Soon after, teammate Ali Krieger, chimed in to add that they all also planned to sit out an invitation to the White House.

More recently, the Championship Team announced that it will join Senator Schumer and Speaker Nancy Pelosi in a tribute in Washington DC later this week, before each player will rejoin her own team of the 9 existing team US soccer league (MWSL).

The World Cup Soccer Championship Team is a Team that will long be remembered for its talent and achievements on the field, but its legacy will extend to the players' political stands, especially on gender equality and Equal Pay. In March, the Team sued the United States Soccer Federation for gender discrimination, with allegations that extend well beyond pay. The suit says United States Soccer also invested less in the team's practice facilities, travel arrangements and medical care.

On Sunday, following the World Cup Victory, Trump claimed to agree with the idea that women soccer players should be paid as well as male players, but in fact, he hedged and refused to support the players' right to Equal Pay.

"I would like to see that," he said, but added an equivocation which confuses the question. "You also have to look at numbers." Because when you look at World Cup soccer, that's one thing," Trump continued. "And you also have to look at soccer, professional soccer. You have to see who's taking in what. So I don't know what those numbers are. I would like to see that. But again, you have to look at the great stars of the men's soccer, the great stars of the women's, and you have to see year-round how are they all drawing. What is the attendance outside of World Cup?"

The New York Times and our national sentiments on this subject were much clearer.

In its editorial on July 8, 2019, https://www.nytimes.com/2019/07/08/opinion/world-c..., following the World Cup win, the Times wrote this:

“It is difficult to understand the argument that the United States women's national soccer team should get paid just as much as the men's national soccer team.

The women are much more successful. They should earn more."

Again, to cite the Times, “It is an embarrassment that United States Soccer has failed to address this injustice, allowing the joy of Sunday's celebrations to be tainted by the reality of unfair treatment."

And the issue of Equal Pay wasn't all that separated our National Team from the White House. At the rally, team leader Megan Rapinoe noted the diversity of the Team: "We have pink hair and purple hair, we have tattoos and dreadlocks, we have white girls and black girls and everything in between. Straight girls and gay girls."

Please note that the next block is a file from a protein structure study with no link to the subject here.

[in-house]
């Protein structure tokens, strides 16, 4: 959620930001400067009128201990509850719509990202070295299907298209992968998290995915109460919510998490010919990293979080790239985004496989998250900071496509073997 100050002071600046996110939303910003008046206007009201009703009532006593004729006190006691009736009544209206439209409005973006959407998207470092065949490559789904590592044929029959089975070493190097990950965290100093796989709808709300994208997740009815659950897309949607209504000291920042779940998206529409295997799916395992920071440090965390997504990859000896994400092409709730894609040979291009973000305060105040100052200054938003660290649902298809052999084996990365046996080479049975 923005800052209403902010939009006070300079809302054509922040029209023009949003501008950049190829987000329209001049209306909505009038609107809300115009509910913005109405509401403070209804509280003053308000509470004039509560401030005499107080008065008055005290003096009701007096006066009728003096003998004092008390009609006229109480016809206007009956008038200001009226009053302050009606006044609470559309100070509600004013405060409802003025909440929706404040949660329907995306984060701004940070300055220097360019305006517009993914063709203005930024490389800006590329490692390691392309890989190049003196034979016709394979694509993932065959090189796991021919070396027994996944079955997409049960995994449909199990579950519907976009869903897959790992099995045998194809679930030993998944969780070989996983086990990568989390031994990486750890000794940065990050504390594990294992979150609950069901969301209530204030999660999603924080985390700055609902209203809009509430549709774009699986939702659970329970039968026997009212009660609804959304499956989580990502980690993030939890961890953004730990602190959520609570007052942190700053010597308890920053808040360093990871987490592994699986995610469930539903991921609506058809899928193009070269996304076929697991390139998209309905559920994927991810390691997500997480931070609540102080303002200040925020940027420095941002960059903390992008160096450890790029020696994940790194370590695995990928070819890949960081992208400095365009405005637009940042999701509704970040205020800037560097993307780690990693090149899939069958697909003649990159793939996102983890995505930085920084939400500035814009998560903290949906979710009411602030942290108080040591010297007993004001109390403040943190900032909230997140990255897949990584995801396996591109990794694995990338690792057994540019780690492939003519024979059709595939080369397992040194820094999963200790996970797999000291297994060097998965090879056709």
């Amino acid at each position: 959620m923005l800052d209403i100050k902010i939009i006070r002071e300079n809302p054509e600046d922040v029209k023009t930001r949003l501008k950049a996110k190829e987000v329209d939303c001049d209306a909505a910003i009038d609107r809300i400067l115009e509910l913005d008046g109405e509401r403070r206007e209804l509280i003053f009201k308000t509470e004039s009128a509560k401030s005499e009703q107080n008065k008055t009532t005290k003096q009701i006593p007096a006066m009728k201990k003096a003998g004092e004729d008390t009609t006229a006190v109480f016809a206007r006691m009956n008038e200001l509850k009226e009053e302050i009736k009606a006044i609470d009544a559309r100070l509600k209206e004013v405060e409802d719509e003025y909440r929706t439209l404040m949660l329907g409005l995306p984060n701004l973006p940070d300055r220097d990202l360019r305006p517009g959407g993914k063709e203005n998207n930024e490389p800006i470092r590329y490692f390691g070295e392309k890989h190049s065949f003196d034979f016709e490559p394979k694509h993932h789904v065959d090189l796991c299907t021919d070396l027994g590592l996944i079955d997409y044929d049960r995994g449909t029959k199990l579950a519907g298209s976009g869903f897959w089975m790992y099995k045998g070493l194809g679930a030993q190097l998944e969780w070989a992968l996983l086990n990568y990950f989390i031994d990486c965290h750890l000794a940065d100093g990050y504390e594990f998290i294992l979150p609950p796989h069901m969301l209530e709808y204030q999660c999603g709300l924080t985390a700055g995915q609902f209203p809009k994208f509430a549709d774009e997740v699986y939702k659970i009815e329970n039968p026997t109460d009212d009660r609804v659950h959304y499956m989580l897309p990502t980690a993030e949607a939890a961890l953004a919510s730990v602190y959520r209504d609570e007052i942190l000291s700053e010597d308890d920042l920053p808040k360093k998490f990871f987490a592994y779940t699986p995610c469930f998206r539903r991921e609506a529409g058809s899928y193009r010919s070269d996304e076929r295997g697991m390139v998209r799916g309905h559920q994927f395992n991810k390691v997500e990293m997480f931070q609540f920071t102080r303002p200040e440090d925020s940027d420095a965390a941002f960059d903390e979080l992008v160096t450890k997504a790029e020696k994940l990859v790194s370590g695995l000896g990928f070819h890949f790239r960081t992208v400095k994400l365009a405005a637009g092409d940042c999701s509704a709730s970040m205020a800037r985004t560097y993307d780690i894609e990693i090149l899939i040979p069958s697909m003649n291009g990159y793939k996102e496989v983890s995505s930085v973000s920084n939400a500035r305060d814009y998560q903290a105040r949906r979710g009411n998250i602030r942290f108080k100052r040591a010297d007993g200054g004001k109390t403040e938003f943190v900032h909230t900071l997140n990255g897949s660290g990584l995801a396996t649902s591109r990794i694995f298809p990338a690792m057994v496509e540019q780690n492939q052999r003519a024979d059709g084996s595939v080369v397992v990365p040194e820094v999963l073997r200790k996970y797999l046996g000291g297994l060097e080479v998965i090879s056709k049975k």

And on the day of this historic parade, team star and co-captain, Megan Rapinoe, an out lesbian, sent a message to Donald Trump on his very own Fox media, “Your message is excluding people. You're excluding me. You're excluding people that look like me. You're excluding people of color. You're excluding... Americans that maybe support you."

The crowd at the Parade supported both the Team's soccer victories but they also support the Team's values.

All through the ceremonies In NYC, the crowd spoke in a single voice: “USA, Equal Pay."

And when during the ceremonies, Carlos Cordeiro, President of the United States Soccer Federation declared US Soccer's commitment of “fair and equitable pay" to women's soccer, a phrase which came up short for meeting the demand for equal pay, he earned loud chants of "EQUAL PAY" from the gathered crowd.

Rapinoe's was the final voice at the ceremonies and she ended her comments with a call for unity “We have to be better," she said.

"We have to love more, hate less. We gotta listen more and talk less. ... It's our responsibility to make this world a better place."

Yesterday, in NYC, America's Soccer Team showed it had become America's Team, the Team which speaks for America's values.

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July 11, 2019

Voices4America Post Script. This parade in NYC and this team are everything good about America and everything Trump is not. Share my comments on yesterday's celebration for our World Cup Champions- what it was and what it means! #TitleIX #GenderEquality